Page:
Wee hours of Tuesday.
In my half sleep I was hearing a hymn from church whose words I can’t remember but I know the melody and the key is probably G minor. The music without the words is like a miscommunication between the hemispheres of my brain, or between consciousness and the unconscious. I lay in bed with this music, trying to confabulate the lyric and make sense of the dream. In a way, it’s like reading an old tale by Lovecraft: “Through the Gates of the Silver Key,” and the endeavor to live in a dream and maintain some control over its events. It’s like consciousness within unconsciousness, and forcing sense out of the dreamworld. And it’s being a hero in a world to conquer, as in the series of books about Mars by Edgar Rice Burroughs. I read all of them as a kid, but now I can’t access my memory of the stories very well, except sketchily. The type of hero here is different from the model of Jesus or the Buddha, or even of Luke Skywalker or Frodo Baggins. The Burroughs kind of hero gets his own heart’s desire, while the other ones say you should abnegate yourself and swear off your desires. Maybe somewhere in the dreamworld there can be reconciliation of these two opposites. If not, then I’ll have to choose one way and just go for it. But I think I’ve isolated the crux of schizophrenia: it’s the ego versus the other.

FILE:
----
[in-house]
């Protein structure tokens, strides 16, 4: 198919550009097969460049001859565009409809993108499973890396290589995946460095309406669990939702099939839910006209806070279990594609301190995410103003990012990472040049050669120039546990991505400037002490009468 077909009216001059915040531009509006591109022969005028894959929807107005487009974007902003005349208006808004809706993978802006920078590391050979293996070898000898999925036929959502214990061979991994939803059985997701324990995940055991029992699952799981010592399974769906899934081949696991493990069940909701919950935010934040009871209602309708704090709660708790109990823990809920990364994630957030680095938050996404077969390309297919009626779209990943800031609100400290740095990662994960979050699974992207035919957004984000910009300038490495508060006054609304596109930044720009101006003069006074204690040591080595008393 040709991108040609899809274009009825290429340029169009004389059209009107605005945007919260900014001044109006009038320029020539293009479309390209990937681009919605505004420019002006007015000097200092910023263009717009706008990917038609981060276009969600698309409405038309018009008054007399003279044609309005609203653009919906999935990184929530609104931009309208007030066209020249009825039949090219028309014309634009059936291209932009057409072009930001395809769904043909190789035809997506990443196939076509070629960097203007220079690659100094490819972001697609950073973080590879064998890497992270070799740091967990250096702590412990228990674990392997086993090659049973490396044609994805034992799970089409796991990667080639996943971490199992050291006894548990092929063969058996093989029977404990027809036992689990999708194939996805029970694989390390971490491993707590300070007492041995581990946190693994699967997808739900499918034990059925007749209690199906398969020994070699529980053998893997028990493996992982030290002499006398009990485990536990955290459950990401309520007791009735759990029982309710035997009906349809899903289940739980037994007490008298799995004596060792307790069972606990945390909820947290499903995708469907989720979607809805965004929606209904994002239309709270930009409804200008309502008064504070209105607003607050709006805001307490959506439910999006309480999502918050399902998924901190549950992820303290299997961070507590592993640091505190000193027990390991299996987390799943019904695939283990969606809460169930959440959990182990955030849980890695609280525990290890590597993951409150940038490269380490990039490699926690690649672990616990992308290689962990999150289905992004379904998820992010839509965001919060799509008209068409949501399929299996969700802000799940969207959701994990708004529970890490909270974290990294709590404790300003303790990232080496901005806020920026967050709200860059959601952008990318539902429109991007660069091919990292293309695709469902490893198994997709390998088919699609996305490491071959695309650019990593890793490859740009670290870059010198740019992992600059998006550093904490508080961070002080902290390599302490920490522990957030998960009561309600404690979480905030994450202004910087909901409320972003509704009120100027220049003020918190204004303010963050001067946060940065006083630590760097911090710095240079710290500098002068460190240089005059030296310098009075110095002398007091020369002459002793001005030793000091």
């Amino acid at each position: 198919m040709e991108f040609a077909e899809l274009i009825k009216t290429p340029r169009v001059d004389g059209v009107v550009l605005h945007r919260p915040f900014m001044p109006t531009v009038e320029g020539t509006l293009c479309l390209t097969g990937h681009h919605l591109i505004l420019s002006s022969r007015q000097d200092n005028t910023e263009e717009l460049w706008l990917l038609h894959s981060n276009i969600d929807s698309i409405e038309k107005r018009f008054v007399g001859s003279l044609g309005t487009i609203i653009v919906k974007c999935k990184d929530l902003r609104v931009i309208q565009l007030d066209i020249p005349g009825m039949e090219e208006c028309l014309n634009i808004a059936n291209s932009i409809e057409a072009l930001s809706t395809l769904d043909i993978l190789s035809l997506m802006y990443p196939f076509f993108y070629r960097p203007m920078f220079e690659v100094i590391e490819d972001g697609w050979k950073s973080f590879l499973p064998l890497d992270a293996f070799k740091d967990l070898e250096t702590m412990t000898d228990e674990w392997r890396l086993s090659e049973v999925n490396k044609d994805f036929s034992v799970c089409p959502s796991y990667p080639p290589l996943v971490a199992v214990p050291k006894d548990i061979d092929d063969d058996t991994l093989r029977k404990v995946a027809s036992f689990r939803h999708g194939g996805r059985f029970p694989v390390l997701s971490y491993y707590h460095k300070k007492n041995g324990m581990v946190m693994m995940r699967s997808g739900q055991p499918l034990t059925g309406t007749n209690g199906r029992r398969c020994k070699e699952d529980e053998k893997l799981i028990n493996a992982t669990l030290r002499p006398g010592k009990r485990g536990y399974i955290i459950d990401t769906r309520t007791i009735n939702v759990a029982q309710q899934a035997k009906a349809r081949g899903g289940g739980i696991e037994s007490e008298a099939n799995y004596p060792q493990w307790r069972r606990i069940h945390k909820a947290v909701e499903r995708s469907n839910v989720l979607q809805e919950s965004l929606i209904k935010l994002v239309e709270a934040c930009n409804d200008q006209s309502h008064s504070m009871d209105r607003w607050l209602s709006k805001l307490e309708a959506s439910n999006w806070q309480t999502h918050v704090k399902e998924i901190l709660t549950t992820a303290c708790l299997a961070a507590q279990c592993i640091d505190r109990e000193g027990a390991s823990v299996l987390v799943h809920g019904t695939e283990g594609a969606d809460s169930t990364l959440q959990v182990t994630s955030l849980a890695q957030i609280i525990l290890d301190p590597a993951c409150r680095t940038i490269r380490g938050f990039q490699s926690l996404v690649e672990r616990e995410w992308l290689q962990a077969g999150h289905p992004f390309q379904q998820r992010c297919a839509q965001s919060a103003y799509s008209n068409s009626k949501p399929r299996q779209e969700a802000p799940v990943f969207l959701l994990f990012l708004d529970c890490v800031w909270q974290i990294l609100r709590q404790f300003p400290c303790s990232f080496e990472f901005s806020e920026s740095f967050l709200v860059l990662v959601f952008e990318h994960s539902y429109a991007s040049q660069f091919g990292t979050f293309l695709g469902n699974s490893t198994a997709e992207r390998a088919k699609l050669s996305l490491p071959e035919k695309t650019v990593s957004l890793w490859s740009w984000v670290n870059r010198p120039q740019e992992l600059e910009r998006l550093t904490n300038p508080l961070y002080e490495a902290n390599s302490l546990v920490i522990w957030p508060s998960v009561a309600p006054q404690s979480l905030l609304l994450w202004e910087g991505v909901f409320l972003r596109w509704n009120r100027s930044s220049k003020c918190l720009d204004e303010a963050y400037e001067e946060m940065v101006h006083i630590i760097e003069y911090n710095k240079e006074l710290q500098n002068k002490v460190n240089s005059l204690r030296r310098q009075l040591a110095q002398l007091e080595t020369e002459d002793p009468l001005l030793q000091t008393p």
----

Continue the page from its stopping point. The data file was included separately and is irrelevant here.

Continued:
Wee hours of Wednesday.
At times my imagination can hear the rattle and clank of my Fender bass with the Badass bridge. Yesterday I thought a little about what makes a musician sound inspired, and to some extent it seems to be a bit of narcissism, and of course self confidence in his ability. Not very long ago, people were still buzzing about how terrible narcissism was. Public opinion is fickle, running hot and cold on certain things, often doing a total reversal in attitude towards egoism and altruism. Fifteen years ago we said it was not about me, while only four years ago we did a 180 and said it was all about me. I met one person in group who was a natural egoist but hadn’t heard of the word egoism before. He always made jokes about doing things out of self interest, and everyone would laugh with understanding. During that time, my mind was in pretty bad shape, so I believed that if I did anything selfish, my soul would go to hell after death. I struggled with this delusion until about April of 2018, when I finally did something for myself and started playing my bass again. I’d been a victim of AA philosophy: be the hole in the donut, etc etc, and never think of yourself for any reason. But when you think hard about it, we don’t have lungs to breathe for another person, or a stomach to digest for someone else, etc etc. It’s impossible to be 100 percent altruistic, and even this ideal is illogical and unnatural for human beings. So anyway, is narcissism really the demon we make it out to be, or does it depend on how it is used? We should make sure we know what we’re talking about.